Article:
- The Israeli ‘Air Mule’ is a flying car capable of carrying 500kg (1,102 lbs) at speeds up to 185 km/h (115 mph).
- The military vehilce uses internal rotors, as opposed to helicopter-like blades, making it easier to maneuver in an urban setting.
The Air Mule is Coming
Flying cars have long been a facet of a science fiction vision of the future. From George Jetson making his morning rounds, to Leeloo crash landing on Korben Dallas’s cab, the future of transport has always been among the clouds. Back here in reality, driverless vehicles seem to be taking over as the next step in the evolution of personal transportation. Even so, some just aren’t ready to give up on the dream of taking flight in the family vehicle.
Urban Aeronautics is a company out of Israel that is currently working on a passenger drone able to carry 500kg (1,102 lbs) at speeds up to 185 km/h (115 mph). The vehicle is called the Cormorant, formally the “Air Mule,” and is generally being looked at as a military vehicle. It uses internal rotors, as opposed to helicopter-like blades, making it easier to maneuver in an urban setting.
Moving on Up
This “flying car” still has some work to do before it is ready to join the ranks. The prototype does not yet comply with all Federal Aviation Administration (FAA) standards. Also, during a test flight back in November, there were inconsistencies in the data provided by onboard sensors.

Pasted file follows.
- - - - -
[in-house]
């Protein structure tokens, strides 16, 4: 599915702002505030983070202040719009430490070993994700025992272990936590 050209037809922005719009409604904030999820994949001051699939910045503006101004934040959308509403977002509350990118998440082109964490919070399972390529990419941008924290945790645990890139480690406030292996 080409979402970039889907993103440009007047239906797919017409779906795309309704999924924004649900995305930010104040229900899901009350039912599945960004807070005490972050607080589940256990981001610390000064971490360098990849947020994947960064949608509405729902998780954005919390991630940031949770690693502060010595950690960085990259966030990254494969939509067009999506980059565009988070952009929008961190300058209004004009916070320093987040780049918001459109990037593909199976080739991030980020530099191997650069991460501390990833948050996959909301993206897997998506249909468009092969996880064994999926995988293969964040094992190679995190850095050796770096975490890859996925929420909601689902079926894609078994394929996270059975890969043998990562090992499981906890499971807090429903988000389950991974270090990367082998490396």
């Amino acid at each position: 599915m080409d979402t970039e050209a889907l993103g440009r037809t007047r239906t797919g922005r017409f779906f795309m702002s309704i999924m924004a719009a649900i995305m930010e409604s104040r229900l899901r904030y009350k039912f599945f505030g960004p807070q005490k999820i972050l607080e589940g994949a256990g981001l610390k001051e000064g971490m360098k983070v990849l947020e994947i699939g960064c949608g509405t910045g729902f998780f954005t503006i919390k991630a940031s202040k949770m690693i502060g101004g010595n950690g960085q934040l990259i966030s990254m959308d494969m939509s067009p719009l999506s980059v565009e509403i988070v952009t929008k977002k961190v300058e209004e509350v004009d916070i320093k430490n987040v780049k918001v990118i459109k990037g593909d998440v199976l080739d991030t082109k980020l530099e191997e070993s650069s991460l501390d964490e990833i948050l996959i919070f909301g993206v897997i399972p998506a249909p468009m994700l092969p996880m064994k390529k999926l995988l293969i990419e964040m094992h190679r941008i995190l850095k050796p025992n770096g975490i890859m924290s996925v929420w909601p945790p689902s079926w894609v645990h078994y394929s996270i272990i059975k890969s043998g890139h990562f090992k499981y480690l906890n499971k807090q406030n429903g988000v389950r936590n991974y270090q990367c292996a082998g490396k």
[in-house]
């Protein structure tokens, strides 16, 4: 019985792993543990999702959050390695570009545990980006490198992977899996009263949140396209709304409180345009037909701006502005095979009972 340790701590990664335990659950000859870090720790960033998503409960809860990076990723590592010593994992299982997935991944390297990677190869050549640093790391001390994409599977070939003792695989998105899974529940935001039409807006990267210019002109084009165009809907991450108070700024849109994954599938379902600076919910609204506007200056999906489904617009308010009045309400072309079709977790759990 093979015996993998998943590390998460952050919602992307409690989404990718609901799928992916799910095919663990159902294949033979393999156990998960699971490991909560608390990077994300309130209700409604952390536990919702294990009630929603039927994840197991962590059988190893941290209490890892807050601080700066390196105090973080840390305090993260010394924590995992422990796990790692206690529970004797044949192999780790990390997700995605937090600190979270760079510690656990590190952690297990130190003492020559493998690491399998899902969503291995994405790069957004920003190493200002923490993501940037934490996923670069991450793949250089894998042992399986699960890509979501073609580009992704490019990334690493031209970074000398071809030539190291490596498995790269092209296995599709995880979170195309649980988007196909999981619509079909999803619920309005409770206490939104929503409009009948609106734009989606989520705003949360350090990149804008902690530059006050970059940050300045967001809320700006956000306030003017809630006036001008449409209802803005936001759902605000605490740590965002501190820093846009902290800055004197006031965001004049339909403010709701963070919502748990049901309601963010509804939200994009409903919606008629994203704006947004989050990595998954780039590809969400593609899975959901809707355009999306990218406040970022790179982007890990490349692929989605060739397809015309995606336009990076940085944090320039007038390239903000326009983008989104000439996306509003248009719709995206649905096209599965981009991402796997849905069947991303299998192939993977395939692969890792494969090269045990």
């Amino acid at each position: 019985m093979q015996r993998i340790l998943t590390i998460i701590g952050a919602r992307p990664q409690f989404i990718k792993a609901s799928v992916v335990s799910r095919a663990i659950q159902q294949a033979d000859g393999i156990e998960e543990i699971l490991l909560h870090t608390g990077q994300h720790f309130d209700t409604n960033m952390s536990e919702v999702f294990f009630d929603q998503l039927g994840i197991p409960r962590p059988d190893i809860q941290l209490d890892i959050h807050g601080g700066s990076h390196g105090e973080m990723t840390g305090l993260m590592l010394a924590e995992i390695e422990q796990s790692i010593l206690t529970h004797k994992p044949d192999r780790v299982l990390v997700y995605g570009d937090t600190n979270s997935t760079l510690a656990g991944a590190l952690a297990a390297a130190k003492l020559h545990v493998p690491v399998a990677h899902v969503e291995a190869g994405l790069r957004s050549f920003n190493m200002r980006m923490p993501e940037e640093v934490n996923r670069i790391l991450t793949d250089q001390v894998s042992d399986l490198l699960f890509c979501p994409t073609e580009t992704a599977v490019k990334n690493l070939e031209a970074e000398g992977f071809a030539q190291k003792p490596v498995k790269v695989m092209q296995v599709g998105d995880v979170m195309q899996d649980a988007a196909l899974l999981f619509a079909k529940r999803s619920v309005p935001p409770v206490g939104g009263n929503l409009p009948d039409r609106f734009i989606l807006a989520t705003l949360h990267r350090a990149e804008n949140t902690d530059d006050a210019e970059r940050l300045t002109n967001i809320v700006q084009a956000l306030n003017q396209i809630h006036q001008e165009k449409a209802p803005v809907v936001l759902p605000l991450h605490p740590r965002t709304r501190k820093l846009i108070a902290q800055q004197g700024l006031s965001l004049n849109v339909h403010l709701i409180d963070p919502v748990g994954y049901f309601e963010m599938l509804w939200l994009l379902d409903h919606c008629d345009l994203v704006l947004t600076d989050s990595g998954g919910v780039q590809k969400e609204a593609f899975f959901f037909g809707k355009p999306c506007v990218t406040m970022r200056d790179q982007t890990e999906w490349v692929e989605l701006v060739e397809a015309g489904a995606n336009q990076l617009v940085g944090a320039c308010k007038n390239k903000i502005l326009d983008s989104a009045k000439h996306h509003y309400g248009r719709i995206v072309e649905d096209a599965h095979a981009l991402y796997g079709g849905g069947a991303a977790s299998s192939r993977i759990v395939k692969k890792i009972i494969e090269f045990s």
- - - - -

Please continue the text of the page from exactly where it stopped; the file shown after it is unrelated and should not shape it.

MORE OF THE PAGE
“It could revolutionize several aspects of warfare, including medical evacuation of soldiers on the battlefield,” says Tal Inbar, head of the UAV research center at Israel’s Fisher Institute for Air and Space Strategic Studies.
Flying cars are also being explored by other companies. An offering from Tesla is particularly notable for its promised ability to reach speeds up to 482 km/h (300 mph), along with its autonomous capabilities. Further, Lilium Aviation has developed a prototype for a vehicle that can take off vertically using a set of large electric fans which then tilt to propel the vehicle forward at speeds from 250 to 300 km/h (160 to 190 mph).